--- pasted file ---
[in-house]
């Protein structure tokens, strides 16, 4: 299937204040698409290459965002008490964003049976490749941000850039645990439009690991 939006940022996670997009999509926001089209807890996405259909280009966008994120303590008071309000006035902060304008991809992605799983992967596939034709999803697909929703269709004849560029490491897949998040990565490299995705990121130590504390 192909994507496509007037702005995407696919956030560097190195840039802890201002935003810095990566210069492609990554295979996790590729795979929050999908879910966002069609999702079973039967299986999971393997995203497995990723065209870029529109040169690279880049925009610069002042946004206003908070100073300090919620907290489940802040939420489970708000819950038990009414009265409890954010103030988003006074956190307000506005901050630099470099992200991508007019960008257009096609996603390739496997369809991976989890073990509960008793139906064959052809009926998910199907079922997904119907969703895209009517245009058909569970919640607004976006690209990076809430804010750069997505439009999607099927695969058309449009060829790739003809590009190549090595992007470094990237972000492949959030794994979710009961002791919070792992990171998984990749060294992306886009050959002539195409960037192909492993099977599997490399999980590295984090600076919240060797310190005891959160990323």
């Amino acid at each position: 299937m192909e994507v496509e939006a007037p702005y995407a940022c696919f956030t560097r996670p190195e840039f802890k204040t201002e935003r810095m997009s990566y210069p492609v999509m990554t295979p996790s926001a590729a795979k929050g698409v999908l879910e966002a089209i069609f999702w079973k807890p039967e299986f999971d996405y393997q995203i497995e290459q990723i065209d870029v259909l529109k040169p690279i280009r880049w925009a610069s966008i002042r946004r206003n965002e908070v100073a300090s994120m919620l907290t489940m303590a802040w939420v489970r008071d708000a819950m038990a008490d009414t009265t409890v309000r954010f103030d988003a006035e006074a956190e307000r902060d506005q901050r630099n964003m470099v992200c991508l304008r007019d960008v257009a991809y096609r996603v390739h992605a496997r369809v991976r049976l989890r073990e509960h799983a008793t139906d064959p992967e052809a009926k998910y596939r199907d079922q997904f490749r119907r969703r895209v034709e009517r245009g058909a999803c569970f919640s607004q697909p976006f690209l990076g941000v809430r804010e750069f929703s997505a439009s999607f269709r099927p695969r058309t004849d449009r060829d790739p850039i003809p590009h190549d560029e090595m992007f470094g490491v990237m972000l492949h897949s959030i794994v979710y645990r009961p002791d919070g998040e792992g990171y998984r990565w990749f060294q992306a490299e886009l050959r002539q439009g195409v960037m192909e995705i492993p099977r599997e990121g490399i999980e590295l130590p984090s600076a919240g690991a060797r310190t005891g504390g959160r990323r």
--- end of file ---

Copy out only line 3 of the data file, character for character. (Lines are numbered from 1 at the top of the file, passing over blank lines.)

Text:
């Amino acid at each position: 299937m192909e994507v496509e939006a007037p702005y995407a940022c696919f956030t560097r996670p190195e840039f802890k204040t201002e935003r810095m997009s990566y210069p492609v999509m990554t295979p996790s926001a590729a795979k929050g698409v999908l879910e966002a089209i069609f999702w079973k807890p039967e299986f999971d996405y393997q995203i497995e290459q990723i065209d870029v259909l529109k040169p690279i280009r880049w925009a610069s966008i002042r946004r206003n965002e908070v100073a300090s994120m919620l907290t489940m303590a802040w939420v489970r008071d708000a819950m038990a008490d009414t009265t409890v309000r954010f103030d988003a006035e006074a956190e307000r902060d506005q901050r630099n964003m470099v992200c991508l304008r007019d960008v257009a991809y096609r996603v390739h992605a496997r369809v991976r049976l989890r073990e509960h799983a008793t139906d064959p992967e052809a009926k998910y596939r199907d079922q997904f490749r119907r969703r895209v034709e009517r245009g058909a999803c569970f919640s607004q697909p976006f690209l990076g941000v809430r804010e750069f929703s997505a439009s999607f269709r099927p695969r058309t004849d449009r060829d790739p850039i003809p590009h190549d560029e090595m992007f470094g490491v990237m972000l492949h897949s959030i794994v979710y645990r009961p002791d919070g998040e792992g990171y998984r990565w990749f060294q992306a490299e886009l050959r002539q439009g195409v960037m192909e995705i492993p099977r599997e990121g490399i999980e590295l130590p984090s600076a919240g690991a060797r310190t005891g504390g959160r990323r």